Both candidates claim victory in presidential election after early vote counts

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The rival candidates in Indonesia’s presidential election have each claimed victory, raising uncertainty about the political and legal landscape.

According to the three most reputable quick-count surveys, soft-spoken Jakarta governor Joko Widodo won the election in Southeast Asia’s largest economy with 52 per cent of the vote. But his Suharto-era opponent, Prabowo Subianto, said other data indicated he had won.

Mr Widodo is the first candidate in direct elections with no connection to former dictator Suharto’s 1966-1998 regime and its excesses.

The quick counts tally a representative sample of votes cast around the country and have accurately forecast the results of every Indonesian national election since 2004. It will be around two weeks before votes are officially tallied.

This is “not a victory for the party, not a victory for the campaign team, but this is a victory for the people of Indonesia,” Mr Widodo, known by his nickname Jokowi, told supporters at a historical site in Jakarta.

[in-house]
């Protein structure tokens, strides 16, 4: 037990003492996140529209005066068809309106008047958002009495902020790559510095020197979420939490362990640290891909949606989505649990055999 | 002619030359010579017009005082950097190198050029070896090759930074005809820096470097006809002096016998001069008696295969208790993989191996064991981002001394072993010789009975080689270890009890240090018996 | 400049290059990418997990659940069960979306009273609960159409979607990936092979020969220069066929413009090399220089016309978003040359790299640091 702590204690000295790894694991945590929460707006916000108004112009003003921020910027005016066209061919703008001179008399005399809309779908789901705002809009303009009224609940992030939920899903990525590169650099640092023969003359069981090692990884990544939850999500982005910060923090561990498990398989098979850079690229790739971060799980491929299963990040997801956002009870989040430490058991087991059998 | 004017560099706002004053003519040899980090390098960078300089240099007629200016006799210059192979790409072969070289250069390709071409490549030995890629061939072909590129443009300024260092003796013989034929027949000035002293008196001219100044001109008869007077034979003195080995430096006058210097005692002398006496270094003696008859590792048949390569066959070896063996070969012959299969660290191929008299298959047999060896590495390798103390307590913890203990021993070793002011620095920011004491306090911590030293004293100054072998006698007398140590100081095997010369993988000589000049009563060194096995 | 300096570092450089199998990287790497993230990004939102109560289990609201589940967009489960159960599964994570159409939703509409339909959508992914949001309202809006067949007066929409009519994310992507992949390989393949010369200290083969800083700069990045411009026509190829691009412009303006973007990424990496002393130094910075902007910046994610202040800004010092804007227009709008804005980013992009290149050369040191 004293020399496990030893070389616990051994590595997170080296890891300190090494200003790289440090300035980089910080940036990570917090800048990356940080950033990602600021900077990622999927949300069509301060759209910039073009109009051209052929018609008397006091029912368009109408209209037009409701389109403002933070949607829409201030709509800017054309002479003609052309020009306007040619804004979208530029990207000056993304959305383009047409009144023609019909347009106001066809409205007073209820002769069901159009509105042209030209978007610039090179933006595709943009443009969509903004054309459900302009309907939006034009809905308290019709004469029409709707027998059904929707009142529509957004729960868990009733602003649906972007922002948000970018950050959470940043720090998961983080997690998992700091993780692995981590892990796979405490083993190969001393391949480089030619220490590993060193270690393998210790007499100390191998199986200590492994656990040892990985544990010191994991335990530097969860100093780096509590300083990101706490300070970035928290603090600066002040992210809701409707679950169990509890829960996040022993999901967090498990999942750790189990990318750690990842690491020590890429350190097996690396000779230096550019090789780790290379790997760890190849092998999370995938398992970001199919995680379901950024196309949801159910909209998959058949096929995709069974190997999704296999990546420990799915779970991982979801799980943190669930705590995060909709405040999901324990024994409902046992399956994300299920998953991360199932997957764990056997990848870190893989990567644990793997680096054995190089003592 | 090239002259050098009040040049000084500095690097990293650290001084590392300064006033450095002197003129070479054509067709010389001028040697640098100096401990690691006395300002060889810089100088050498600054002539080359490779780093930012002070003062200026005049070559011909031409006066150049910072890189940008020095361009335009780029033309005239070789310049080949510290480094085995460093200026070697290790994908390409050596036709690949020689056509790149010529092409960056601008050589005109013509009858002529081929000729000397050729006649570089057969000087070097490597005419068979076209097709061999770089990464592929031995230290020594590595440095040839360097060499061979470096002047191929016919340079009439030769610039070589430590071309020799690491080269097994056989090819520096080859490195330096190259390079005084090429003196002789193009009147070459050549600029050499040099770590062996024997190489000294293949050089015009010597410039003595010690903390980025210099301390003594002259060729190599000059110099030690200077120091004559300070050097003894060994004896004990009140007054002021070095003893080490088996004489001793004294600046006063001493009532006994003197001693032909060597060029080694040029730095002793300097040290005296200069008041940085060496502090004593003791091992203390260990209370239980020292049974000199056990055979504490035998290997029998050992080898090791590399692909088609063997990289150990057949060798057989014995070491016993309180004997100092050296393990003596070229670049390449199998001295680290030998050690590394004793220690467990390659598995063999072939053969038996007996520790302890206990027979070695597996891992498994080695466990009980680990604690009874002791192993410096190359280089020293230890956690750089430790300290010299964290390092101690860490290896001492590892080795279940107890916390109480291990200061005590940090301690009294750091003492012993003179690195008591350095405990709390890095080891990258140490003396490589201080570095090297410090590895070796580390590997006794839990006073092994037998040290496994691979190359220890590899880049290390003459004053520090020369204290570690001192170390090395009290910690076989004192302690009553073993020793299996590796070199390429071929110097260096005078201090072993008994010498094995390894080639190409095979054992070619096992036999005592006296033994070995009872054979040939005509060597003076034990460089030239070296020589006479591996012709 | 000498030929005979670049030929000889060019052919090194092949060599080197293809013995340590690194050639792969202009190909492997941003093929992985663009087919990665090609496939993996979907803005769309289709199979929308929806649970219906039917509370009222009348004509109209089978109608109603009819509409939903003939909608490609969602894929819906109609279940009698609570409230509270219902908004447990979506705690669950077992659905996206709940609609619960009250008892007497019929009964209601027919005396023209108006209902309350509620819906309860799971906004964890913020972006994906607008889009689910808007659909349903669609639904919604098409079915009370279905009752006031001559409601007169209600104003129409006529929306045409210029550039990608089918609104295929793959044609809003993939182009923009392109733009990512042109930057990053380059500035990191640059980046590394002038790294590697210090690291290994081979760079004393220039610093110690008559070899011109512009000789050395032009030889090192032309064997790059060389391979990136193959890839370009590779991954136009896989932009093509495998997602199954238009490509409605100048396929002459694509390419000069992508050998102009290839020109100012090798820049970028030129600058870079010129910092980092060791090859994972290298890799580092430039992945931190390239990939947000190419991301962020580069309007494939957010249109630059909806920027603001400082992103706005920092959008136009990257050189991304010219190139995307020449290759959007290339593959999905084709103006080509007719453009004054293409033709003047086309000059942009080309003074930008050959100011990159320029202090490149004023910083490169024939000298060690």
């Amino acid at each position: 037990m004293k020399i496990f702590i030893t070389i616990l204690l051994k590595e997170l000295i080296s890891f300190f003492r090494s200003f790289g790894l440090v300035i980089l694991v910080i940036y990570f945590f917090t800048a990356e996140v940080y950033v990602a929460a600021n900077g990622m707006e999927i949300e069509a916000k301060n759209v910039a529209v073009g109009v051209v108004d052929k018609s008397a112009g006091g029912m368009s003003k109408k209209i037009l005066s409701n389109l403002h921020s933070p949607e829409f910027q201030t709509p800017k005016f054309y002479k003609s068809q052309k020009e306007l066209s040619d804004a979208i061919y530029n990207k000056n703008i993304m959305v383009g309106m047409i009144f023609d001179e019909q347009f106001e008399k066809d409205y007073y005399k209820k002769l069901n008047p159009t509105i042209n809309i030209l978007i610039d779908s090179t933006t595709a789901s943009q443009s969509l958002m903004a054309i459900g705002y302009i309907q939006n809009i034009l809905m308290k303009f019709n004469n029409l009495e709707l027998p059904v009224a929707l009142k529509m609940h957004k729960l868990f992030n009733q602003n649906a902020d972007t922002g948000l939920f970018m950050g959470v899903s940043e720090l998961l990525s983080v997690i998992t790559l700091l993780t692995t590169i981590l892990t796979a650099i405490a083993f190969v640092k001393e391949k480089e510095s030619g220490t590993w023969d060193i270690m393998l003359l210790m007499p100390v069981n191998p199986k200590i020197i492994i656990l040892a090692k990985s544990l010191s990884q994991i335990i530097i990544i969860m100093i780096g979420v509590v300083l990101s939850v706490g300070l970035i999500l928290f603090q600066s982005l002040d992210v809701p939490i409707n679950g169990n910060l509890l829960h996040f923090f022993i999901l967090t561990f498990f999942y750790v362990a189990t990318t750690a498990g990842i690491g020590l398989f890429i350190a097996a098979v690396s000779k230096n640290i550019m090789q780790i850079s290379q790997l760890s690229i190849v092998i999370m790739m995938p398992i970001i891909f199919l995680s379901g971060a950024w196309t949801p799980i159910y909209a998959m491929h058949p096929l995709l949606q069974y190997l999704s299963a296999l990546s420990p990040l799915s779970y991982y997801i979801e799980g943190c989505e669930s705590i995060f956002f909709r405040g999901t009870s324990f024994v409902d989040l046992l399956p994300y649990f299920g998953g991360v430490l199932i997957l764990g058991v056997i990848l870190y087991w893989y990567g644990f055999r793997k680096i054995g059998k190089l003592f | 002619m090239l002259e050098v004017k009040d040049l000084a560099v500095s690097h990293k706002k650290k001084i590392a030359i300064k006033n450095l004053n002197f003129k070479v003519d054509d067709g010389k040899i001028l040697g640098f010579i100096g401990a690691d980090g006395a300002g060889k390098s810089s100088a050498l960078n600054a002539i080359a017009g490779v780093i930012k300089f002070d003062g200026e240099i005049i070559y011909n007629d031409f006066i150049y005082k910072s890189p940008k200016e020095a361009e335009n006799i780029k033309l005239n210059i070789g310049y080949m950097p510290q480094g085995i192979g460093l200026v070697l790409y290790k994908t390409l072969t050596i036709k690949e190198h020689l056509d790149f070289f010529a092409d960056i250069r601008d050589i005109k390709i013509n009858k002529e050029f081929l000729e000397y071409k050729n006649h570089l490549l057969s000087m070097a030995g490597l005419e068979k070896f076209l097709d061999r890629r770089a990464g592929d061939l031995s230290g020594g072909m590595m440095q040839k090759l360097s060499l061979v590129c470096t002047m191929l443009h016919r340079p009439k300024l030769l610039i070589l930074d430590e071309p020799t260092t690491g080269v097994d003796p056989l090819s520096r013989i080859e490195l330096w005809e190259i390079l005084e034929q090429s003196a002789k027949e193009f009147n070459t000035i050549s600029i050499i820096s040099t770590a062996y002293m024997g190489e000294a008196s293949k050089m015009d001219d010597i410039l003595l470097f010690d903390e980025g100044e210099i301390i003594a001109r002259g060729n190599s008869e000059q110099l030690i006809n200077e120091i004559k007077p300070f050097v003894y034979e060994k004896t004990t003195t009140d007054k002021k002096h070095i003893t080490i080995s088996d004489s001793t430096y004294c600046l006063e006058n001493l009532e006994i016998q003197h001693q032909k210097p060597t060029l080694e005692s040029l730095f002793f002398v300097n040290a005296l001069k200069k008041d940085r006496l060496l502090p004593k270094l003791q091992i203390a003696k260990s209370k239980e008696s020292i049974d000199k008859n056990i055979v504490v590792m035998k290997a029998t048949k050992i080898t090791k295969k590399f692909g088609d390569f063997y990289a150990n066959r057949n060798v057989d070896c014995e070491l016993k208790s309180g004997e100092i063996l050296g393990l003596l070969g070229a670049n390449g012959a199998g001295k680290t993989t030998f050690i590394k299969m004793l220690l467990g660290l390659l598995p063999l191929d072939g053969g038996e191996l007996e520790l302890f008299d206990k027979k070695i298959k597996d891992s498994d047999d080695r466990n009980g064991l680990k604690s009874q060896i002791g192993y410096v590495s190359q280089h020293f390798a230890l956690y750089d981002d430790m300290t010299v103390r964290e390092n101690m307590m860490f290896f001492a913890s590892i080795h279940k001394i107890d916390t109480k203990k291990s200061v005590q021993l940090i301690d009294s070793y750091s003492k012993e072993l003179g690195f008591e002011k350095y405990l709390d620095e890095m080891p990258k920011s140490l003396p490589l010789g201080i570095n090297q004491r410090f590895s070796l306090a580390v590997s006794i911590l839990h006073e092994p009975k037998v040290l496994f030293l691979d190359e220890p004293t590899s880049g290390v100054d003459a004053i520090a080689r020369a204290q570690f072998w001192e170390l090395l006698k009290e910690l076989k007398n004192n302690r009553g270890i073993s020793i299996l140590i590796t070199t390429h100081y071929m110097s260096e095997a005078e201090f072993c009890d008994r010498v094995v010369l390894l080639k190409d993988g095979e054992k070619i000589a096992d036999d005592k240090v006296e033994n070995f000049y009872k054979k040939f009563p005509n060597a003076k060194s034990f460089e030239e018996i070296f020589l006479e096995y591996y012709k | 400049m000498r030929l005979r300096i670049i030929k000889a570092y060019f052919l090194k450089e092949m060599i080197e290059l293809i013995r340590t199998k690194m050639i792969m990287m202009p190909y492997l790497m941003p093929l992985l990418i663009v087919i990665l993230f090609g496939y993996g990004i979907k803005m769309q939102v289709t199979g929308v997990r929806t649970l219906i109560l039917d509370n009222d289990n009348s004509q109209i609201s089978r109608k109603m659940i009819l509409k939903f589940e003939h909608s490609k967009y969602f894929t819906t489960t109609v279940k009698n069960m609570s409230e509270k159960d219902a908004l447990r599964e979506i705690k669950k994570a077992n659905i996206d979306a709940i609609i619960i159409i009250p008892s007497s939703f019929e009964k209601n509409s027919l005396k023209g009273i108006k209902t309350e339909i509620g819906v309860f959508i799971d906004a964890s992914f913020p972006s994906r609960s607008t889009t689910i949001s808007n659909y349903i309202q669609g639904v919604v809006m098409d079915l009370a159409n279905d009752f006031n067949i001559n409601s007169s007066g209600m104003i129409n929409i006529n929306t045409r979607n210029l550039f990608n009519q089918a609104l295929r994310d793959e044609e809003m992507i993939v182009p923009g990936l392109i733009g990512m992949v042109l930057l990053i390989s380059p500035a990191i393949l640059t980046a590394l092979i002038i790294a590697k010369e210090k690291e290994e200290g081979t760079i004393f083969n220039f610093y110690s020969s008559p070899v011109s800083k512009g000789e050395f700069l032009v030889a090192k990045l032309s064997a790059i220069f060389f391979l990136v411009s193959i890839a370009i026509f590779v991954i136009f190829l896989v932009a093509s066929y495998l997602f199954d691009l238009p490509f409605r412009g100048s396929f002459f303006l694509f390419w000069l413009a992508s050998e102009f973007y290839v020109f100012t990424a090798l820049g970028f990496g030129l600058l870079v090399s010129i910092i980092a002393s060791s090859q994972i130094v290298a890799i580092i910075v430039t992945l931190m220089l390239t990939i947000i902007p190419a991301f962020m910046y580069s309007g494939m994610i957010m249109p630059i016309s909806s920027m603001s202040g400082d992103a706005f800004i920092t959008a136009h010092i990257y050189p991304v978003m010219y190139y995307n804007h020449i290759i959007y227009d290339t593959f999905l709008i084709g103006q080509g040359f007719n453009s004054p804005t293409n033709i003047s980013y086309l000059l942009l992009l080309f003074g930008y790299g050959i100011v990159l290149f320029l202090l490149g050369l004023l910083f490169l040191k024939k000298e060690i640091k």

Hundreds of his supporters later celebrated at a famous roundabout in the capital, waving flags and setting off fireworks.

But Mr Subianto – a general in the Suharto regime and the late dictator’s former son-in-law – said: “We ask all the coalition’s supporters and Indonesian people to guard and escort this victory until the official count.”

Outgoing president Susilo Bambang Yudhoyono urged both camps to “restrain themselves” and not allow their supporters to publicly declare victory until the election commission decides the winner.

Mr Widodo is seen as a man of the people who wants to advance democratic reforms and is untainted by the often corrupt elite that has run Indonesia for decades.

Mr Subianto had a dubious human rights record during his military career but is seen as a strong and decisive leader.

Just a couple of months ago, the election was considered firmly tilted towards Mr Widodo, 53. But Mr Subianto, 62, led a late surge after picking up the endorsement of most of the country’s largest and well-organised political parties.